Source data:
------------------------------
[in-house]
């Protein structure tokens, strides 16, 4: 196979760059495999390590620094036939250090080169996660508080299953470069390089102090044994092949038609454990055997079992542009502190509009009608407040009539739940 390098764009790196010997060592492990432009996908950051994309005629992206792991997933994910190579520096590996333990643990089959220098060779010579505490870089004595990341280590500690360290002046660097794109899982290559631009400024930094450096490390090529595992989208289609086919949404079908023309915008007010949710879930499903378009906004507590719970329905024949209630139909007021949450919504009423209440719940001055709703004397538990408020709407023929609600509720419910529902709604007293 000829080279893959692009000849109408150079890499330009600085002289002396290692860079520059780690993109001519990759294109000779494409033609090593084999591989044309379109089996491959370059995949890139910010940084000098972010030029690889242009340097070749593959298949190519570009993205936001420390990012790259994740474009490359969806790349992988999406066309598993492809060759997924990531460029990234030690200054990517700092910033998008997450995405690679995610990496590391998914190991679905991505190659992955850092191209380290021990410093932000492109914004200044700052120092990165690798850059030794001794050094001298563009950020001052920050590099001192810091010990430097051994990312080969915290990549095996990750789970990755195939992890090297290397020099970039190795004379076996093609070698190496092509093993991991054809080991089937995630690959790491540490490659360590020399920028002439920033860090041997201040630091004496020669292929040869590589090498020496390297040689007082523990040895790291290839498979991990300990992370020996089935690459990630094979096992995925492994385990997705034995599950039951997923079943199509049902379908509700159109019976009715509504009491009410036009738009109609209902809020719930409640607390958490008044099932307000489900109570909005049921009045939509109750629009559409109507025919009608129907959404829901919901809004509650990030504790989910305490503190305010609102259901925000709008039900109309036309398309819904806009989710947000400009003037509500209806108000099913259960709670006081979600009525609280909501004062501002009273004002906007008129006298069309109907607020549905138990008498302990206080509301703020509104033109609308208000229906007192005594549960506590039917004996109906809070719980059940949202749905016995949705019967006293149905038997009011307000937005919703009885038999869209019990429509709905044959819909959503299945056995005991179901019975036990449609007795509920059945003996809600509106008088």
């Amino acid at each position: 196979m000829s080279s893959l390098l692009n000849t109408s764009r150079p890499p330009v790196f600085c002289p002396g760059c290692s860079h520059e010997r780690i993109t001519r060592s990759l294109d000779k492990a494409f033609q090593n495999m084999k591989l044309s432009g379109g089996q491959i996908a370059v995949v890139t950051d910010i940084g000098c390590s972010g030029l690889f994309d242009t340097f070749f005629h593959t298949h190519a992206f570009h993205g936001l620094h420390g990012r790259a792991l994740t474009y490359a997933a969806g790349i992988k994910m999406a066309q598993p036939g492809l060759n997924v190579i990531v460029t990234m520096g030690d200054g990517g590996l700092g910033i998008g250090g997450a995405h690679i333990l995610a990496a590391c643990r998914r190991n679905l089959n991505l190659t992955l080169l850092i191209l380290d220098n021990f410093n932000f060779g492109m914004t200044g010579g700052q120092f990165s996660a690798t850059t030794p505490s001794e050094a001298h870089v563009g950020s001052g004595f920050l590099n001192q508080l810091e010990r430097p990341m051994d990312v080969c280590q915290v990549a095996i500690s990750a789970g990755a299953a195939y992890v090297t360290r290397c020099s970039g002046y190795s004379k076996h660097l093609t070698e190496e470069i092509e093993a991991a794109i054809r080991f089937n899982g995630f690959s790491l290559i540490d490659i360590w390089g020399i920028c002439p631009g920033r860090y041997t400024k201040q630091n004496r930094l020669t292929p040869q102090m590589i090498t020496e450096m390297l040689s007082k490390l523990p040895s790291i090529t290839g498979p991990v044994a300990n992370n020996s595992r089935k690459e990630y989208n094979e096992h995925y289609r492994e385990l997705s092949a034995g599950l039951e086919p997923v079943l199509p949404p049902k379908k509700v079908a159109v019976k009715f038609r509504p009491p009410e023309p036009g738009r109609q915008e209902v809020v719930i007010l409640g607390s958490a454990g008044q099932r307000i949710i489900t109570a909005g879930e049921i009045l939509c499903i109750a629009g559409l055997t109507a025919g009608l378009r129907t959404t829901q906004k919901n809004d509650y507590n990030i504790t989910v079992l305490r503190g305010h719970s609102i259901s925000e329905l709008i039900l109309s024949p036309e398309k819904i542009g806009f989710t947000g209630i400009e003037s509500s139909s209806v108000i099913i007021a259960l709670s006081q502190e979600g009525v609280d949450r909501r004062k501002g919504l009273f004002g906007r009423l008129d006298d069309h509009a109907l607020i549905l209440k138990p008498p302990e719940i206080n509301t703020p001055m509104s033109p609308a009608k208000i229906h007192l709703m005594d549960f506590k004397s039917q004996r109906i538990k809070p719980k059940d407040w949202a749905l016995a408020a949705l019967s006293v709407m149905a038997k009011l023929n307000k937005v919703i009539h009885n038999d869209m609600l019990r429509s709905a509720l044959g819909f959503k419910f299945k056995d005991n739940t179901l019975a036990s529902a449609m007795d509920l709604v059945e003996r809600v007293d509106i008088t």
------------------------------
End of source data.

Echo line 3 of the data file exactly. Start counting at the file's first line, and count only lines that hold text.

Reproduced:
């Amino acid at each position: 196979m000829s080279s893959l390098l692009n000849t109408s764009r150079p890499p330009v790196f600085c002289p002396g760059c290692s860079h520059e010997r780690i993109t001519r060592s990759l294109d000779k492990a494409f033609q090593n495999m084999k591989l044309s432009g379109g089996q491959i996908a370059v995949v890139t950051d910010i940084g000098c390590s972010g030029l690889f994309d242009t340097f070749f005629h593959t298949h190519a992206f570009h993205g936001l620094h420390g990012r790259a792991l994740t474009y490359a997933a969806g790349i992988k994910m999406a066309q598993p036939g492809l060759n997924v190579i990531v460029t990234m520096g030690d200054g990517g590996l700092g910033i998008g250090g997450a995405h690679i333990l995610a990496a590391c643990r998914r190991n679905l089959n991505l190659t992955l080169l850092i191209l380290d220098n021990f410093n932000f060779g492109m914004t200044g010579g700052q120092f990165s996660a690798t850059t030794p505490s001794e050094a001298h870089v563009g950020s001052g004595f920050l590099n001192q508080l810091e010990r430097p990341m051994d990312v080969c280590q915290v990549a095996i500690s990750a789970g990755a299953a195939y992890v090297t360290r290397c020099s970039g002046y190795s004379k076996h660097l093609t070698e190496e470069i092509e093993a991991a794109i054809r080991f089937n899982g995630f690959s790491l290559i540490d490659i360590w390089g020399i920028c002439p631009g920033r860090y041997t400024k201040q630091n004496r930094l020669t292929p040869q102090m590589i090498t020496e450096m390297l040689s007082k490390l523990p040895s790291i090529t290839g498979p991990v044994a300990n992370n020996s595992r089935k690459e990630y989208n094979e096992h995925y289609r492994e385990l997705s092949a034995g599950l039951e086919p997923v079943l199509p949404p049902k379908k509700v079908a159109v019976k009715f038609r509504p009491p009410e023309p036009g738009r109609q915008e209902v809020v719930i007010l409640g607390s958490a454990g008044q099932r307000i949710i489900t109570a909005g879930e049921i009045l939509c499903i109750a629009g559409l055997t109507a025919g009608l378009r129907t959404t829901q906004k919901n809004d509650y507590n990030i504790t989910v079992l305490r503190g305010h719970s609102i259901s925000e329905l709008i039900l109309s024949p036309e398309k819904i542009g806009f989710t947000g209630i400009e003037s509500s139909s209806v108000i099913i007021a259960l709670s006081q502190e979600g009525v609280d949450r909501r004062k501002g919504l009273f004002g906007r009423l008129d006298d069309h509009a109907l607020i549905l209440k138990p008498p302990e719940i206080n509301t703020p001055m509104s033109p609308a009608k208000i229906h007192l709703m005594d549960f506590k004397s039917q004996r109906i538990k809070p719980k059940d407040w949202a749905l016995a408020a949705l019967s006293v709407m149905a038997k009011l023929n307000k937005v919703i009539h009885n038999d869209m609600l019990r429509s709905a509720l044959g819909f959503k419910f299945k056995d005991n739940t179901l019975a036990s529902a449609m007795d509920l709604v059945e003996r809600v007293d509106i008088t």